In the parlance of criminal justice, a suspect is a known person suspected of committing a crime. Police and reporters in the United States often incorrectly use the word suspect when referring to the perpetrator of the offense (perp for short). The perpetrator is the robber, assailant, counterfeiter, etc. --the person who actually committed the crime. The distinction between suspect and perpetrator recognizes that the suspect is not known to have committed the offense, while the perpetrator—who may not yet have been suspected of the crime, and is thus not necessarily a suspect—is the one who actually did. The suspect may be a different person from the perpetrator, or there may have been no actual crime, which would mean there is no perpetrator.
A common error in police reports is a witness description of the suspect (as a witness generally describes the perpetrator, while a mug shot is of the suspect). Frequently it is stated that police are looking for the suspect, when there is no suspect; the police could be looking for a suspect, but they are surely looking for the perpetrator, and very often it is impossible to tell from such a police report whether there is a suspect or not.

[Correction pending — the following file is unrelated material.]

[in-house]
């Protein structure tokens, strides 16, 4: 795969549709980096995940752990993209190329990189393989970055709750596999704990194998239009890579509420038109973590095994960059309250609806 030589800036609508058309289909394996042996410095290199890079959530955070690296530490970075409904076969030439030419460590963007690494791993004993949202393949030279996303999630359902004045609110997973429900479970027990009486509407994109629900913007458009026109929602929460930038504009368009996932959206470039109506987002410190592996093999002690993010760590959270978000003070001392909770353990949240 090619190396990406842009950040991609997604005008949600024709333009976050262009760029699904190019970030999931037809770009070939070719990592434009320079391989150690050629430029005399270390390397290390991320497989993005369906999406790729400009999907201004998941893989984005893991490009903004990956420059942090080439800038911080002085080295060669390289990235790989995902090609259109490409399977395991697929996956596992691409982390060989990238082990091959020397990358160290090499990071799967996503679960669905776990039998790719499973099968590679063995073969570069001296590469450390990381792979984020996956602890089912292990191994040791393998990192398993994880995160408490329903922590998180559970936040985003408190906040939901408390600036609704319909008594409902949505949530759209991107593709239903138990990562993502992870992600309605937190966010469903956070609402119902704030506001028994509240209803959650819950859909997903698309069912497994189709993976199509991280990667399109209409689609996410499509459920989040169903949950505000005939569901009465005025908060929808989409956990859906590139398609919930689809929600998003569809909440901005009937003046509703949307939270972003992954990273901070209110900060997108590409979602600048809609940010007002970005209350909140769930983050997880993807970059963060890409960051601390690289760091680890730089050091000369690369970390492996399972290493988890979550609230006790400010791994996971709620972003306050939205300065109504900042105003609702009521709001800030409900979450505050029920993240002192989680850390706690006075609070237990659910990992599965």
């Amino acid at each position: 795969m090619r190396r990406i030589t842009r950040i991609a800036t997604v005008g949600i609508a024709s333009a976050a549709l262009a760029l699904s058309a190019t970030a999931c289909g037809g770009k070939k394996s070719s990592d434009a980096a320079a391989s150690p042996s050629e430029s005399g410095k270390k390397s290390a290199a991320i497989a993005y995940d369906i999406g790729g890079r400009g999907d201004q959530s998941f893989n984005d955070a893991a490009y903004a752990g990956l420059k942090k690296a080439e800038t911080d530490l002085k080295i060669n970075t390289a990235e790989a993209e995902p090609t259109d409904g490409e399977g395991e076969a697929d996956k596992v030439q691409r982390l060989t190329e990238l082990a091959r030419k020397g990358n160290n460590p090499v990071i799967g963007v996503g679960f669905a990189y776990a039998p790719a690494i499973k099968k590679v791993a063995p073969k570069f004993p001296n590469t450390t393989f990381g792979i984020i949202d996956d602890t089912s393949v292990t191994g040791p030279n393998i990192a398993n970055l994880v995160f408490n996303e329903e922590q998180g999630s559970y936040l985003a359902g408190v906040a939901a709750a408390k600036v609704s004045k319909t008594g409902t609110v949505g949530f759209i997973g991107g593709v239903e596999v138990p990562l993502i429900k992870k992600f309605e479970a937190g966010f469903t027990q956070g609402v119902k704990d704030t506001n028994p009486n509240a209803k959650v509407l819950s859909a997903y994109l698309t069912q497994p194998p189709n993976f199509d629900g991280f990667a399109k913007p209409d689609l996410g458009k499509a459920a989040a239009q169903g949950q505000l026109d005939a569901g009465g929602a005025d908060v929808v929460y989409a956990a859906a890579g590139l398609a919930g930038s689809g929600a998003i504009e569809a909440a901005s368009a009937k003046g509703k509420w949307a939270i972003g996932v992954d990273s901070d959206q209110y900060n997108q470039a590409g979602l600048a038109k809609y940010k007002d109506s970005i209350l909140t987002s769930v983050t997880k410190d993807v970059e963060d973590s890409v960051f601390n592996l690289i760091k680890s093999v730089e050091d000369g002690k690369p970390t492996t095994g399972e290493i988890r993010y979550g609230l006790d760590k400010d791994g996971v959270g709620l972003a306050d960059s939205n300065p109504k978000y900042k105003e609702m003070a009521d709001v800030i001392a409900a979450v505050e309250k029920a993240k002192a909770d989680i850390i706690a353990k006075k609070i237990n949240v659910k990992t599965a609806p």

Possibly because of the misuse of suspect to mean perpetrator, police have begun to use person of interest, possible suspect, and even possible person of interest, to mean suspect.
Under the judicial systems of the U.S., once a decision is approved to arrest a suspect, or bind him over for trial, either by a prosecutor issuing an information, a grand jury issuing a true bill or indictment, or a judge issuing an arrest warrant, the suspect can then be properly called a defendant, or the accused. Only after being convicted is the suspect properly called the perpetrator.
Famous quotes containing the word suspect:
“The history of reform is always identical; it is the comparison of the idea with the fact. Our modes of living are not agreeable to our imagination. We suspect they are unworthy. We arraign our daily employments.”
—Ralph Waldo Emerson (18031882)
“I do suspect the lusty Moor
Hath leaped into my seat; the thought whereof
Doth, like a poisonous mineral, gnaw my inwards.”
—William Shakespeare (15641616)
“The old believe everything; the middle-aged suspect everything; the young know everything.”
—Oscar Wilde (18541900)